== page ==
Some of my favorite childhood memories are from visiting the ocean with my family. We’d load up our car with swimsuits, towels, drinks, and more sandwiches than you can imagine. The drive was long and tiresome, until we’d start getting closer to the shore.
Ocean-themed shops began to pop up, boat sales, little vacation huts, ice-cream and water ice jaunts. We’d press our noses to the window, point and exclaim, picking our dream beach town house.
Then we’d drive a long, winding road where there was a beach entrance every half mile or so. We’d always park at the farthest one; our family liked our privacy.
The trek from the parking lot to the sea felt even longer than the drive. We were hot and tired and thirsty. Lugging our gear, our feet sliding clumsily on the sand paths, our eyes skimmed the little shrubs ahead of us, searching for the first glimmer of blue. Sometimes little foxes darted near the sand path and into the shrubs, and we all screamed with delight.
Then came the ocean at last, breathtaking, welcoming, glinting glorious blue, humbling in its endless vastness. There we played for hours, holding hands and running shrieking in and out of the roaring waves. Yes, the seaside was where family memories are made.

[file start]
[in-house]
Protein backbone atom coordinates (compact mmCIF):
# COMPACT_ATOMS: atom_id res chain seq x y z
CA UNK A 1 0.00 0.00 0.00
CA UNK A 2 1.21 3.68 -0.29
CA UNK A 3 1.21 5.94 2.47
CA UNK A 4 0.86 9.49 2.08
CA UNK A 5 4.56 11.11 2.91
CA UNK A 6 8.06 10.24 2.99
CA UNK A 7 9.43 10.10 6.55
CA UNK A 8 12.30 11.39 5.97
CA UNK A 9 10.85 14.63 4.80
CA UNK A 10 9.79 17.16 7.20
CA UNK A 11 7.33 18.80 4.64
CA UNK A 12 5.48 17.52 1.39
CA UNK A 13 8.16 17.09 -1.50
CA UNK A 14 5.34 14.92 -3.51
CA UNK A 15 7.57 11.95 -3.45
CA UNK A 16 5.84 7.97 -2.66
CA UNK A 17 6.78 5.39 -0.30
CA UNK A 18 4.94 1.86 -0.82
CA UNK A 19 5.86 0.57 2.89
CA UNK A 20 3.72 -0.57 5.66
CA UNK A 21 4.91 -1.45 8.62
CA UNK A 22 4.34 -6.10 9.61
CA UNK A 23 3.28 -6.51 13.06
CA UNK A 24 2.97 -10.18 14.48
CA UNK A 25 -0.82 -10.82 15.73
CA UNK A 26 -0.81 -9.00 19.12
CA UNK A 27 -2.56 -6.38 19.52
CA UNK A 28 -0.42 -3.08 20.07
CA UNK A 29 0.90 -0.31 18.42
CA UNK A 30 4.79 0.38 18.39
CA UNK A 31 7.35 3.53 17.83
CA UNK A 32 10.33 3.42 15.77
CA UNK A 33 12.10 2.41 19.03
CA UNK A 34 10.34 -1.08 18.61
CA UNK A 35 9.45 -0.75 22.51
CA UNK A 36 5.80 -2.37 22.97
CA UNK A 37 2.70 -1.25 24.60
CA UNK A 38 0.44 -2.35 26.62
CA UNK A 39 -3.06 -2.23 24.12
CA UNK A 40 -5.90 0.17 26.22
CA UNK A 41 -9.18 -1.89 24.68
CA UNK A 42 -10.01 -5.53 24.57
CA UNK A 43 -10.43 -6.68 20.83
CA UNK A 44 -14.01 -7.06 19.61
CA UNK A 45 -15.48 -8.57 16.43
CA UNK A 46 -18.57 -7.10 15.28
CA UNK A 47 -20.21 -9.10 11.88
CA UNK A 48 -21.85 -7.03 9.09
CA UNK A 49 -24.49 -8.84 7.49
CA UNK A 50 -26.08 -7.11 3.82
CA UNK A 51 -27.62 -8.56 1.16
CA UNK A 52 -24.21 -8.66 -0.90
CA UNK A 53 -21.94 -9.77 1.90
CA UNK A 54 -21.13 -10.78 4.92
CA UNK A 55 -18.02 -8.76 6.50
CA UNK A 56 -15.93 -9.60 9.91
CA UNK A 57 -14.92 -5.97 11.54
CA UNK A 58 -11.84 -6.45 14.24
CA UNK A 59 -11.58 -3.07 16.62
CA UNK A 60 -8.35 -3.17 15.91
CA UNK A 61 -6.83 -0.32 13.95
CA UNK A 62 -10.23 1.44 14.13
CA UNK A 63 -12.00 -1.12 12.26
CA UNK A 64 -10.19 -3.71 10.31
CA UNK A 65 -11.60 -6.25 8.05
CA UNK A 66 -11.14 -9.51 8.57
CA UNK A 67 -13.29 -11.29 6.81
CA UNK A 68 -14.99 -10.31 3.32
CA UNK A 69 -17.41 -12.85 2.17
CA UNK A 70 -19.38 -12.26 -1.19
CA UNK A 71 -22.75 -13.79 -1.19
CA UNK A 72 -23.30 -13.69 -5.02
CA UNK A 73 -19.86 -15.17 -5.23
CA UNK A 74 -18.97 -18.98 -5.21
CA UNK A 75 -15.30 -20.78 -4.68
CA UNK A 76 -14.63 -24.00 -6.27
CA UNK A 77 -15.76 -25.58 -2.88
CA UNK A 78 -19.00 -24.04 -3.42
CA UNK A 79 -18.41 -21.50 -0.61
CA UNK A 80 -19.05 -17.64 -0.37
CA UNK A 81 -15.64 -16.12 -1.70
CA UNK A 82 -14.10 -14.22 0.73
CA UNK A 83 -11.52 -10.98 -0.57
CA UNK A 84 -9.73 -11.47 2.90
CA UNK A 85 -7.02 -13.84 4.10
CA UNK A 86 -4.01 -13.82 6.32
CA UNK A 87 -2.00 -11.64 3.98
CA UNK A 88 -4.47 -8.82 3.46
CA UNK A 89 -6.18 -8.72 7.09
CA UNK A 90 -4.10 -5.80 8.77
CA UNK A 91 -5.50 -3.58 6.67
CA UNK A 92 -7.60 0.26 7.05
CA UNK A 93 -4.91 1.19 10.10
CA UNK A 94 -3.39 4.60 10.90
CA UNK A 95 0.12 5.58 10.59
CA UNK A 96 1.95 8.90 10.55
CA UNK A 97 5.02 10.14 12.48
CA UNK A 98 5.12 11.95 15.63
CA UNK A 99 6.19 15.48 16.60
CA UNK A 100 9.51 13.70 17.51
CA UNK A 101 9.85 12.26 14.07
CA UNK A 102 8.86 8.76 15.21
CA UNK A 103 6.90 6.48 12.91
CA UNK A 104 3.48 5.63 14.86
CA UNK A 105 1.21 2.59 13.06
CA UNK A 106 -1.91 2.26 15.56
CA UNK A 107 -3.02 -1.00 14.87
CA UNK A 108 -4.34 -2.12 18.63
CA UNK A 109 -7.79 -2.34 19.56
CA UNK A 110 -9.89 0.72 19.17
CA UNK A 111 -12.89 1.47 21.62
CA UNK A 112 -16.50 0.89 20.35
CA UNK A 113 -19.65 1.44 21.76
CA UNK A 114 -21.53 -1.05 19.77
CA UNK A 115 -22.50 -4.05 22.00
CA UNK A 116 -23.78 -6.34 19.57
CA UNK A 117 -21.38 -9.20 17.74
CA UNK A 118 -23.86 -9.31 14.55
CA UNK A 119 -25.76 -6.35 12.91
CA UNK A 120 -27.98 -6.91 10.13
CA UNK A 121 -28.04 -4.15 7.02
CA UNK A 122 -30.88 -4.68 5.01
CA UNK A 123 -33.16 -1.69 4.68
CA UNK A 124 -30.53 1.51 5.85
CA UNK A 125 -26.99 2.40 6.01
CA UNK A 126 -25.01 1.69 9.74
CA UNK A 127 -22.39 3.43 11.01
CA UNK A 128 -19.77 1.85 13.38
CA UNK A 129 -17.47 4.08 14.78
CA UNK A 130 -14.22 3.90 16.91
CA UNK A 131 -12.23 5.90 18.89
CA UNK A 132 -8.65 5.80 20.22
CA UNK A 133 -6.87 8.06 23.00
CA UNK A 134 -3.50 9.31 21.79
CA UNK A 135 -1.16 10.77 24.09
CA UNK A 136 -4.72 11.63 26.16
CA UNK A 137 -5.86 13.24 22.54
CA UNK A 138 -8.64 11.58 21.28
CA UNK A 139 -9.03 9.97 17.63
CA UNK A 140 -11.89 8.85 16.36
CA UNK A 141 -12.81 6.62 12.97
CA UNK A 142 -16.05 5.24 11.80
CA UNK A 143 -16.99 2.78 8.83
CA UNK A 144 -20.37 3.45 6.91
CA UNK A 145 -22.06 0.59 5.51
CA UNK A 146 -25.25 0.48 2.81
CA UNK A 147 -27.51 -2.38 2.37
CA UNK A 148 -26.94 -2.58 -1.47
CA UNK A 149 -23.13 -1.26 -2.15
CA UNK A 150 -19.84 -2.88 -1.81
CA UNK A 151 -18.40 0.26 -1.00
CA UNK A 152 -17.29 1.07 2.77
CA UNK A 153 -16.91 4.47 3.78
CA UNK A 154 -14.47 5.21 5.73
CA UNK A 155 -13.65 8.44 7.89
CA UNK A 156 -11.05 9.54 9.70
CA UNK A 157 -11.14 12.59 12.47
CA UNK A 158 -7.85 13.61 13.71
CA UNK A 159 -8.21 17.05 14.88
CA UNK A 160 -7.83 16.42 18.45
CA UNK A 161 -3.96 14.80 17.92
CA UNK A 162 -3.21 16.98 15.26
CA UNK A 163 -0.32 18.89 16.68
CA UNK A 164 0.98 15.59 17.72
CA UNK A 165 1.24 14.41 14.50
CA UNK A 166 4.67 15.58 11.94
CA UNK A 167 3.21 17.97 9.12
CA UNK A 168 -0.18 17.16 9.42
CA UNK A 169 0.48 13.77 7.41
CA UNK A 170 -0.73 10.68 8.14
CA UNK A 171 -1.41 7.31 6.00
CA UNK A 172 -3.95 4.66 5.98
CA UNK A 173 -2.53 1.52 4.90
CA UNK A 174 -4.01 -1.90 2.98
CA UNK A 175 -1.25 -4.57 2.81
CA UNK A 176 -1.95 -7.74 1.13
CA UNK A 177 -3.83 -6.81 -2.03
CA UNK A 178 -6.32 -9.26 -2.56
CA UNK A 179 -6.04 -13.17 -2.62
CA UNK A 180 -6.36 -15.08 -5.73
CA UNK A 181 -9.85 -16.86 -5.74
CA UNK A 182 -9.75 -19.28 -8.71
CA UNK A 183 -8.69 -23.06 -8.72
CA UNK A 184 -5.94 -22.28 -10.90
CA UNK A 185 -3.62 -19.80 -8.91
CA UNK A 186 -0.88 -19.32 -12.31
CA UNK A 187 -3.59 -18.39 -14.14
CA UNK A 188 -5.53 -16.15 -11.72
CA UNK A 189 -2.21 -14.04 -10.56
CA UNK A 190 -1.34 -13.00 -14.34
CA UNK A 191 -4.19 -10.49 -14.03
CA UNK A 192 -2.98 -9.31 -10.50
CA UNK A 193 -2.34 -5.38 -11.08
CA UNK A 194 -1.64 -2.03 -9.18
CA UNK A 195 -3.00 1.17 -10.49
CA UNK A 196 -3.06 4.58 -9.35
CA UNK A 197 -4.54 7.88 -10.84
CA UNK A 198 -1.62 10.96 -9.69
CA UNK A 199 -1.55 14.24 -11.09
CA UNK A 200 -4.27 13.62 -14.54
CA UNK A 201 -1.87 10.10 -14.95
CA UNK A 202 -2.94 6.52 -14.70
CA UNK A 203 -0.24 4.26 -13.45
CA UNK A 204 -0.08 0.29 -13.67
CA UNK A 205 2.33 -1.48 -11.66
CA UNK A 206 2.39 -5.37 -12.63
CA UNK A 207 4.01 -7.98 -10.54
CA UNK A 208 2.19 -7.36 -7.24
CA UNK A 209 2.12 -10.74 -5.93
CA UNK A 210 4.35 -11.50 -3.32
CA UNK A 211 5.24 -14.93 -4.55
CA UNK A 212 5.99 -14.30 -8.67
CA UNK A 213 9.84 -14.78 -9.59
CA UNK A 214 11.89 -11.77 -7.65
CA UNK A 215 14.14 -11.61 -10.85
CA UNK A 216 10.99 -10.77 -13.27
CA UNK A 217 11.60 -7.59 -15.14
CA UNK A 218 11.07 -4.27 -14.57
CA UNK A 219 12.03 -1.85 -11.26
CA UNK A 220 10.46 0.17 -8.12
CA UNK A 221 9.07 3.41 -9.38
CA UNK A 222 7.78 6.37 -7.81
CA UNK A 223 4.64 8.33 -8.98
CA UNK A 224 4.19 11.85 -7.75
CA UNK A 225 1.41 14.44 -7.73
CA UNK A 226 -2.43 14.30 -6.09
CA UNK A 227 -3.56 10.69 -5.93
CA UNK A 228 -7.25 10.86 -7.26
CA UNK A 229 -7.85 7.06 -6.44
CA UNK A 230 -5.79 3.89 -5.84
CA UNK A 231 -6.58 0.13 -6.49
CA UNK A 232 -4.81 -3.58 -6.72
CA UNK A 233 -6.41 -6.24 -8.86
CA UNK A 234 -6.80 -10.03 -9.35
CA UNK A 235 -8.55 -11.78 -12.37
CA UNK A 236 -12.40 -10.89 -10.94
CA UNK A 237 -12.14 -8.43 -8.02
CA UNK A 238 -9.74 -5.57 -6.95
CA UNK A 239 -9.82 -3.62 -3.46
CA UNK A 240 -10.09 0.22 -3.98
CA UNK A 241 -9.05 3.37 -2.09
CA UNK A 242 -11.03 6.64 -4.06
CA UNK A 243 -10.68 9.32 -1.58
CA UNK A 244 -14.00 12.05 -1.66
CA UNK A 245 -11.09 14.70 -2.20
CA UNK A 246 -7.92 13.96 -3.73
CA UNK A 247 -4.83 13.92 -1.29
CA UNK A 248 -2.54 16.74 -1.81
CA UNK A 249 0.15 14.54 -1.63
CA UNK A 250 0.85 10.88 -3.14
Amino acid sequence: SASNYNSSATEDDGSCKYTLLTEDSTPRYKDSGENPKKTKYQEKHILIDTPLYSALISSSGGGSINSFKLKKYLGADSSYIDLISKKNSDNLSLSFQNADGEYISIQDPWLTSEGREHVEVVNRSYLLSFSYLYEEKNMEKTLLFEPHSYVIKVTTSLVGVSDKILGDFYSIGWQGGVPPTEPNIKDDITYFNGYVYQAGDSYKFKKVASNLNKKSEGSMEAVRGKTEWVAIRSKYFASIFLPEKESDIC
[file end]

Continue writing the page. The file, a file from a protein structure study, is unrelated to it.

If you’re planning a trip to the beach with your toddler, you should know that visiting the ocean is not only great for memory making, but a developmental opportunity as well.
Sand and water play are one of the best ways to mature and develop the sensory system. When your child rakes, lifts, digs, and manipulates sand, he is learning to coordinate his muscles more effectively, and to interpret signals from his tactile system, or sense of touch.
Here are a few quick tips to maximize this opportunity for your toddler:
- When packing for the beach, bring along a few empty buckets, containers, or bowls. This way your child can play with the water at a safe distance from the actual ocean.
- Don’t forget fine manipulative, like spoons, a small shovel or rake, or even a fork.
- Burying body parts in the sand is a great opportunity to practice naming different parts of the body!
- If your child likes to collect shells, allow him to bring home a few of his favorites and keep them in the bathtub for water play. This not only enhances imagination and creativity, but the water always brings out the beauty in a sea shell. Just make sure to choose smooth, unbroken shells, without any sharp edges.
- Talk about your beach experience before, during and after the trip. Discussing experiences with an adult is one of the best ways for children to learn and develop language skills. Ask your child lots of “wh” questions.
- Where did we go?
- What did we see?
- Who came along?
- What did the water feel like?
- What did the sand feel like?
Lastly, don’t forget that your child’s safety is paramount in every experience you bring him along for. Use sunscreen and reapply as directed, always supervise your child in or near the water, and make sure he stays hydrated with plenty of fluids.
Here’s to a happy, healthy, and learning-filled family trip!